The Energy Consumer's Bulletin- a New England energy news blog

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Offers From Retail Electricity Suppliers & The Ways They'll Rip You Off

For years, Green Energy Consumers has tried to educate consumers about the possibilities and pitfalls of choosing an electricity supply. Here’s a case study, from a recent personal experience.

green energyAbout 10 days ago, I received an offer in the mail from a retail supplier for power that would cost 17.4 cents per kilowatt hour. According to the fine print, the price is good for 3 months. Three months! They further explain that after three months, the price is subject to change based upon “market conditions” and several costs including energy costs, operating costs, expenses, and profit margins. Oh.  

But I’m a green guy and so I noticed that for 17.4 cents per kilowatt hour, I would get 100% renewable energy. The fine print says my power usage would be paired with Renewable Energy Certificates (RECs). Specifically, it says, “Your service will always include 100% wind and solar RECs and the specific mix of each resource may vary from year to year. In 2022, the RECs for Massachusetts customers were 53% wind and 47% solar…from Maine, Massachusetts, New York, and North Carolina.” 

Just a few days later, the same supplier sent me the same offer of 17.4 cents per kWh. I guess they want my business. But the second offer also said that RECs would come from CT, MA, ME, NH, NY, PA, IA, NC, RI, and VT.  

Fact: Soliciting customers by direct mail is expensive. They have to buy a list, print up material, and pay postage, knowing that most people are not going to bite. That results in a high cost of customer acquisition. And that has consequences. 


Where’s the Devil? 

That’s not a trick question. The devil is in the details, if not in Iowa or North Carolina. Once again, this supplier’s business model is predicated on two things: First, they hope you won’t notice when, after three months, they raise the price from 17.4 cents to something higher. Second, they hope you don’t know the difference between a REC from a wind or solar generator in New England from one produced in Iowa or North Carolina. So we will tell you – there’s a big difference.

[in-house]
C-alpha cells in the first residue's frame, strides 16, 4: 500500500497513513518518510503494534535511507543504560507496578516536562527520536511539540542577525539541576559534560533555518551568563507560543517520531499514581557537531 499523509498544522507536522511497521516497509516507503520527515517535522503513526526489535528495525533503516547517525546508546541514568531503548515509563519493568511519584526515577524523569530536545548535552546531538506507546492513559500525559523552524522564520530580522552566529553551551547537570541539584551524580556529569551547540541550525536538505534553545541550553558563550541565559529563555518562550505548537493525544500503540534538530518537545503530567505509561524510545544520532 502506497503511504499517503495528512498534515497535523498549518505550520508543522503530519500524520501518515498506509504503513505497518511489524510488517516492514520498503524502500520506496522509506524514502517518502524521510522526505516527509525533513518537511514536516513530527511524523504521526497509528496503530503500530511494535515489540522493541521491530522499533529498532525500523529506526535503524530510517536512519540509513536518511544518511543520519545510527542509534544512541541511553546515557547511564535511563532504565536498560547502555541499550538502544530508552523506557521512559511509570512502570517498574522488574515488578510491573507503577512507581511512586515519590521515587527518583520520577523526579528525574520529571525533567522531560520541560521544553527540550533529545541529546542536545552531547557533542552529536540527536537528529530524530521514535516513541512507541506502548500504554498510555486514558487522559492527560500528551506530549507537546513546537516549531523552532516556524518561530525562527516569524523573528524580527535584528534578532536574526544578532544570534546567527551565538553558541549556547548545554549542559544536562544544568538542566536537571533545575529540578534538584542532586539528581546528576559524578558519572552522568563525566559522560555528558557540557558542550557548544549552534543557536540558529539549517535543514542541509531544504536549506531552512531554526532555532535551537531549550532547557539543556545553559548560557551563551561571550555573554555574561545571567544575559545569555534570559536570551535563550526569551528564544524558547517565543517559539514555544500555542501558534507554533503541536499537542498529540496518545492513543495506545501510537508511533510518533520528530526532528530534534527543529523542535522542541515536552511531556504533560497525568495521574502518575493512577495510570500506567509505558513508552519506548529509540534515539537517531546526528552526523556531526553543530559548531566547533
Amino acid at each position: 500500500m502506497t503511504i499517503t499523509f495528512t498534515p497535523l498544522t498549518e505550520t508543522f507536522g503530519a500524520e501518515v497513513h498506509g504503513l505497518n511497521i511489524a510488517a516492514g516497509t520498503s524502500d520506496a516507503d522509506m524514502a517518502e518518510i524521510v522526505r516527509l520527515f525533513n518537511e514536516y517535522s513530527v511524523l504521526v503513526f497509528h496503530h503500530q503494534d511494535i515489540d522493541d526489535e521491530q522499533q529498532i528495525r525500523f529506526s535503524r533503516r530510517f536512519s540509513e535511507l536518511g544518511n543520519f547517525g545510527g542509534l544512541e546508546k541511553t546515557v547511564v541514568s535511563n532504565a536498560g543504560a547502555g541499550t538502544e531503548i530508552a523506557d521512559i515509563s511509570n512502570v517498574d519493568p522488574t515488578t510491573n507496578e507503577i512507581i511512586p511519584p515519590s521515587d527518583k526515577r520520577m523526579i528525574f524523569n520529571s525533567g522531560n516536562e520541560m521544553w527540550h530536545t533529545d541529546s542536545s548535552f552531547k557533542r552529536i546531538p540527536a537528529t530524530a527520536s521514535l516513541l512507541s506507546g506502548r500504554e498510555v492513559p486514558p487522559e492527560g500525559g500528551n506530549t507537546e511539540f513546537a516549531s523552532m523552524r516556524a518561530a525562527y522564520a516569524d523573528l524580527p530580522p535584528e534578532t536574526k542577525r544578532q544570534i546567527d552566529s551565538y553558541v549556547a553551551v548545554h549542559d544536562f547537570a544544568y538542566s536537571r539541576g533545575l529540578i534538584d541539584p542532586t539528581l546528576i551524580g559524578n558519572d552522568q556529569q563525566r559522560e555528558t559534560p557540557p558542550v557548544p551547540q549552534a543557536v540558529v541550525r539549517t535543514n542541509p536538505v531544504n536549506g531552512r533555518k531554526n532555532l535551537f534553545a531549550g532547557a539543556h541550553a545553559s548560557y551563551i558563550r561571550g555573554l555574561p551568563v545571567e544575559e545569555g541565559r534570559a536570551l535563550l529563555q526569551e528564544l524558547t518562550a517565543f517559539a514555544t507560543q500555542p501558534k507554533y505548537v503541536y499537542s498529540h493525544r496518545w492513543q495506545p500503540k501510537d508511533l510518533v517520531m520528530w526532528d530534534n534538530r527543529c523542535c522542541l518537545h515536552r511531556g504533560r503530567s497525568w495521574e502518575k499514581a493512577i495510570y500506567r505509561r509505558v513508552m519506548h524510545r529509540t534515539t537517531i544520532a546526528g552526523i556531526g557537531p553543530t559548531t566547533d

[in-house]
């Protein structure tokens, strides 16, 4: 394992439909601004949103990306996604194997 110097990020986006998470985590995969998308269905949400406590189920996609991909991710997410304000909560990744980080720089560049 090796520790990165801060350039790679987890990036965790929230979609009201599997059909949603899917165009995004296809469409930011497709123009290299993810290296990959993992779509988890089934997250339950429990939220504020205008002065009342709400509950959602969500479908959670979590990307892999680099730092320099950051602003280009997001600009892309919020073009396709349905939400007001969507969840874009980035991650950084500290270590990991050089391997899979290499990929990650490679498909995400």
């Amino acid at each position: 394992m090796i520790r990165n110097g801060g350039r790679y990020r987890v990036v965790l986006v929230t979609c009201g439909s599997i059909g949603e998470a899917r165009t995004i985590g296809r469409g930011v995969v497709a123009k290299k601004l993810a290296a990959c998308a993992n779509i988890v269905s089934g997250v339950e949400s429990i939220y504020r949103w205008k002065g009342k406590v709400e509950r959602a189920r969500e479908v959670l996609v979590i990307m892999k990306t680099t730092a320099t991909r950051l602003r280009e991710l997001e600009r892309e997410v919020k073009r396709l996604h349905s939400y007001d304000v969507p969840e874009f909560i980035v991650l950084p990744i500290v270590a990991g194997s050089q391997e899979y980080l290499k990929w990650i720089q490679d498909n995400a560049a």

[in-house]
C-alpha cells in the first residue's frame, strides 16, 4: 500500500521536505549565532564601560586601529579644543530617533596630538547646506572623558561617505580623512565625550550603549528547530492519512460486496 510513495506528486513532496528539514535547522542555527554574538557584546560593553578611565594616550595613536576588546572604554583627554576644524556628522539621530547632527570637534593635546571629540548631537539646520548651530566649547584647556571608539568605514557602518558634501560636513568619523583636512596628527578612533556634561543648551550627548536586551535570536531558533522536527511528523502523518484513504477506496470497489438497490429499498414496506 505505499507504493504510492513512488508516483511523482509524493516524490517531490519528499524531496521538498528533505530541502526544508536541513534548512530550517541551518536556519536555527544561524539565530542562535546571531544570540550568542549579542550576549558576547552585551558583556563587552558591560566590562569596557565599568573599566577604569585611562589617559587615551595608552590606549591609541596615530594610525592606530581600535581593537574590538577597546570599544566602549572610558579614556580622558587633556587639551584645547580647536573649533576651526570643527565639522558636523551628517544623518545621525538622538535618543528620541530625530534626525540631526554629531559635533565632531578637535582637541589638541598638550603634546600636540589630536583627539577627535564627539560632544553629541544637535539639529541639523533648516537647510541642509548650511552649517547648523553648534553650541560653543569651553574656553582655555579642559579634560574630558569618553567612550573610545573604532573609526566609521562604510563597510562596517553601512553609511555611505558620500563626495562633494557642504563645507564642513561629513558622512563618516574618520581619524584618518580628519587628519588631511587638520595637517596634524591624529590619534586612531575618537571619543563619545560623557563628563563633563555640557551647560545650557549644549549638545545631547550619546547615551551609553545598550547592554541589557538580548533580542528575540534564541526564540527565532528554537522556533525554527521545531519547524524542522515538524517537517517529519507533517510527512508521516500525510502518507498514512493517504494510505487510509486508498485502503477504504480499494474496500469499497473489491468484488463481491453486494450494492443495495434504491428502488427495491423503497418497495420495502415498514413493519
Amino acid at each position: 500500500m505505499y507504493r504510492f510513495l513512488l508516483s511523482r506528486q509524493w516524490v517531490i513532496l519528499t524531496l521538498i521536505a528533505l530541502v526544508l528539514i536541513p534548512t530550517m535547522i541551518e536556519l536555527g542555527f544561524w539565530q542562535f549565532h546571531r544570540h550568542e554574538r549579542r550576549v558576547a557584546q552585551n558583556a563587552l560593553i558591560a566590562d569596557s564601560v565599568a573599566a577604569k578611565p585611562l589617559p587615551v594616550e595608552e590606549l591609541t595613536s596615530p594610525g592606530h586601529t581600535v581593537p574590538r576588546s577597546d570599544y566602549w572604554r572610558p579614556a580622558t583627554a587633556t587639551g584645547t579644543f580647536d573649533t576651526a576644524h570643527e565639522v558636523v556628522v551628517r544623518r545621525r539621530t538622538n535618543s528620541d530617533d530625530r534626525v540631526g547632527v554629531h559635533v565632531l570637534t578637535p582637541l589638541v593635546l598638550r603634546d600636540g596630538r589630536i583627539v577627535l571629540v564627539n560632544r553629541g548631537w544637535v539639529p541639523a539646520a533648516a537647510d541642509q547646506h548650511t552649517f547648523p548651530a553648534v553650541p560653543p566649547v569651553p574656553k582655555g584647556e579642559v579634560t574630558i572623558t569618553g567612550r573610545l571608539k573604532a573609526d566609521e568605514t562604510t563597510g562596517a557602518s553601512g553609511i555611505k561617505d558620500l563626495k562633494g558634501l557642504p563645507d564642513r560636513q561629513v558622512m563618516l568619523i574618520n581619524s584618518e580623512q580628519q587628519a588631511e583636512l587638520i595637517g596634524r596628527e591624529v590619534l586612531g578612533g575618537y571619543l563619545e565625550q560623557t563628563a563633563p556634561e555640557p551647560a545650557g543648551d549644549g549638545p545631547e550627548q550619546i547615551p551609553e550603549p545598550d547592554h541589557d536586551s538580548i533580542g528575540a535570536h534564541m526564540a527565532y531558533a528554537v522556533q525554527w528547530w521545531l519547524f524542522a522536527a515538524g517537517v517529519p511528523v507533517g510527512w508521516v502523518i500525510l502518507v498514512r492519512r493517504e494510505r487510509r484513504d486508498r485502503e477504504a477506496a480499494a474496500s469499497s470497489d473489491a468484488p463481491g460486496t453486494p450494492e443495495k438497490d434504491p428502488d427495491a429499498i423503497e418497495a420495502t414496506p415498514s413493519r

Not All RECs Are Created Equal 

Green Energy Consumers operates in Rhode Island and Massachusetts, which is part of the New England power grid. Chances are that you live in this region. So we’re about putting more new renewables onto our grid so that we reduce greenhouse gases and other pollutants that cause harm to public health, create jobs here, and build new capacity so that we can become less dependent on imported fossil fuels. Because we have been at this for over twenty years, we know that building renewable energy in New England is more difficult than in the wide-open spaces where the deer and buffalo roam. For that reason, RECs cost more here than in Iowa. It’s great that Iowa is building wind projects, but those projects don’t need more money from Massachusetts consumers to be profitable. In other words, your purchase of a REC from Iowa doesn’t save the planet. It just fattens the wallets of generators there and the company sending me these direct mail offers. There’s a term for this: Greenwashing. 



Don’t Expect a Pat on the Back for What’s Required by Law 

As stated above, the supplier seeking my money promises some wind and solar RECs from CT, MA, ME, NH, NY, PA, IA, NC, RI, and VT. Some of those states are part of our New England power system, so that’s cool. But Massachusetts law says that in 2024, suppliers are required to have 28% of their mix coming from “Class I” projects located in our six New England states. So, the real question is whether the remaining 72% will come from New England or be non-Class I from NY, PA, IA, or NC. We know for a fact that RECs in those states can be purchased for about $3.50 per MWh, less than a tenth of what Class I RECs cost from New England. You get what you pay for. We’ve written about this several times. Here’s a blog from 2015: Why Buying New England Class I RECs is the Only Way to Make the Switch.